Tread Carefully on CraigslistA guide to selling your gear online — part 3
Compared to eBay, Craigslist is like the Wild West. Whereas the former is governed by strict rules and regulations, Craigslist is basically a free for all. It offers you the opportunity to sell in your local area, with little or no expense. However, it also opens you up to a number of potential problems that you wouldn’t have on eBay.
Person to person
Craigslist is not really that different from an old-school newspaper classified ad section, except that it’s free, and you can include pictures. You list the instrument or other gear you want to sell and include an email address (more on that later), interested buyers contact you, and you setup a meeting to show them the item and hopefully sell it.
Selling on Craigslist is advantageous because there’s no commission on the sale, whereas eBay and Pay Pal together will take about 13% of the sale price. It’s also potentially a much faster way to sell, as it’s almost always a face-to-face transaction and doesn’t involve waiting for auctions to end, waiting for the buyer to pay, and waiting to get your money from PayPal, all of which you’d face on eBay.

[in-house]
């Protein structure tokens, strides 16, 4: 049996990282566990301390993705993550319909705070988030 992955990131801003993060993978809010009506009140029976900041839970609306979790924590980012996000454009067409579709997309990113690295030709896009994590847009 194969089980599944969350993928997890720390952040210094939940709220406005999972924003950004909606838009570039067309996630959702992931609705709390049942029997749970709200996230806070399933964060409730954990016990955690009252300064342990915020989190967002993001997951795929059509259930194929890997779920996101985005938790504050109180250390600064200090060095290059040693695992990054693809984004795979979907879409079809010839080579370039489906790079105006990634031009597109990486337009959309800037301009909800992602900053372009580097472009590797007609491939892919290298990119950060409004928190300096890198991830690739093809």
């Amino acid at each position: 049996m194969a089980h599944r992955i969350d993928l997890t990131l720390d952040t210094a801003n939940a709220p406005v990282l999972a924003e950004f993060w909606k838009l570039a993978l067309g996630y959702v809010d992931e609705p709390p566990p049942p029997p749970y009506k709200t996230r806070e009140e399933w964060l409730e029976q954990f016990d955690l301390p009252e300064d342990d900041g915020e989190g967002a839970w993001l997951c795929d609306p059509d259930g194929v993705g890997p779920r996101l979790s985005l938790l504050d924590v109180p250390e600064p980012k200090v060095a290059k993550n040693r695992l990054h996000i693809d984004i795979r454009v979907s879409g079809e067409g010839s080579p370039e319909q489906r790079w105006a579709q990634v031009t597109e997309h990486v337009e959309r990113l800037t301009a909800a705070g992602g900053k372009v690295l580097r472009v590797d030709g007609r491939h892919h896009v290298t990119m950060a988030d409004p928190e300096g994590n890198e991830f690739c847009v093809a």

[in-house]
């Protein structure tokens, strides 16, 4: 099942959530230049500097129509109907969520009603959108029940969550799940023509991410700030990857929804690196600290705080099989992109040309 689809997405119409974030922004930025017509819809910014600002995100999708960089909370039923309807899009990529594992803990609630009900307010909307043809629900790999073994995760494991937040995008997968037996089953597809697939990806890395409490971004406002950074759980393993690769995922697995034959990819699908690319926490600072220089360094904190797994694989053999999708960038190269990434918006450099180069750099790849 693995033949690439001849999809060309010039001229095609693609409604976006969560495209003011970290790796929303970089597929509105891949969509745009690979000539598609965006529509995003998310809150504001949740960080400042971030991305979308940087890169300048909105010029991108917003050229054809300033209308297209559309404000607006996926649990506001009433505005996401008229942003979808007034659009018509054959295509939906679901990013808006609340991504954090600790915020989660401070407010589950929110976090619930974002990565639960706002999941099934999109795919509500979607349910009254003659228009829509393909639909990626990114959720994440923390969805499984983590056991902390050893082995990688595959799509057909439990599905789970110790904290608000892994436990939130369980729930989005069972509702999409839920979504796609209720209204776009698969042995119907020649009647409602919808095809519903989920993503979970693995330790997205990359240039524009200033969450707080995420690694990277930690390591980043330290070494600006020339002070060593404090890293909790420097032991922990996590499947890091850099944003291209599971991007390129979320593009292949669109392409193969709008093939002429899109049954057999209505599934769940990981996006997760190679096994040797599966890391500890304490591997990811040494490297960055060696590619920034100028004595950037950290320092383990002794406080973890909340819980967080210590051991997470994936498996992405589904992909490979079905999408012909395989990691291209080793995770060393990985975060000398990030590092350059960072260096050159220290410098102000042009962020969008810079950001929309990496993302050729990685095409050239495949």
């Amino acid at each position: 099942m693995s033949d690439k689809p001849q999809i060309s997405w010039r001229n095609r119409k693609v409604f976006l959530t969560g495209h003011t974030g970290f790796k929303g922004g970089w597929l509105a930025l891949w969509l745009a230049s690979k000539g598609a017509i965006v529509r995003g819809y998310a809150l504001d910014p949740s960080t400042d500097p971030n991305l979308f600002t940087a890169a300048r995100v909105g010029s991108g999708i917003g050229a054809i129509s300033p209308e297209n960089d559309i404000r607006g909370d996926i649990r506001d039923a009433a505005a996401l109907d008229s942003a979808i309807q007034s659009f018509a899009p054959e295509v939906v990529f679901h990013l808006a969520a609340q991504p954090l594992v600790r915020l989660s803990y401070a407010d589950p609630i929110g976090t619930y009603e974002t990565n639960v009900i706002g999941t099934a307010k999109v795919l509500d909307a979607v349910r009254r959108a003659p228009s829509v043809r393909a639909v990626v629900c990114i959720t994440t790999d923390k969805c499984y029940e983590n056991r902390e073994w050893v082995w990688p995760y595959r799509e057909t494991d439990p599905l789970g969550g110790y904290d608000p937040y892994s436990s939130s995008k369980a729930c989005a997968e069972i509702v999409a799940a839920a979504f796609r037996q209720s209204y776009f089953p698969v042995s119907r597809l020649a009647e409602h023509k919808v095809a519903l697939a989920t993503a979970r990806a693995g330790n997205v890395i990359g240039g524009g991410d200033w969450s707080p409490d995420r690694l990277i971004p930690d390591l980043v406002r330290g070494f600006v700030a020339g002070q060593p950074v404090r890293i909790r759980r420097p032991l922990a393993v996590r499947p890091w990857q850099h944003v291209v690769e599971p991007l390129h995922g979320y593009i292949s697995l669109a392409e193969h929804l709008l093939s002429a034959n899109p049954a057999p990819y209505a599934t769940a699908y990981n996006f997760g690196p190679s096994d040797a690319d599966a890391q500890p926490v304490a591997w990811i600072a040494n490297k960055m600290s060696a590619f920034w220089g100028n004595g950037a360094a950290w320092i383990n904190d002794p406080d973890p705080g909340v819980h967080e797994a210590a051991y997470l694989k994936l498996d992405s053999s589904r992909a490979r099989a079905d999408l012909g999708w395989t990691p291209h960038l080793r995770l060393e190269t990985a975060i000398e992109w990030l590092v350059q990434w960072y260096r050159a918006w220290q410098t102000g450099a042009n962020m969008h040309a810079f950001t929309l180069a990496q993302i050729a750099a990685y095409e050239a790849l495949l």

But on eBay you have relative anonymity, and never have to actually meet the buyer. On Craigslist, unless you work out your own shipping or delivery arrangement, the buyer comes to your house or apartment (or some other meeting place that you designate) to check out the item and potentially buy it on the spot.
There are no rules and regulations for Craigslist sales, other than any state or local consumer protection laws, and Craigslist offers no way to arbitrate disputes. If something goes wrong, you often have little recourse. Although the great majority of Craigslist users are honest citizens, the site has spawned an underbelly of rip-off artists, spammers, and other lowlifes, from which you must protect yourself.
Listing and pricing
Placing a Craigslist ad is easy. You set up a free account, choose the category (you’ll want For Sale/Musical Instruments) and post text and a nice looking photo. As we recommended in the installment about eBay, try to use natural light to take your photo, as flash photos of gear and instruments usually look terrible. Write a good and enticing description. If there are major flaws with the item, mention them now.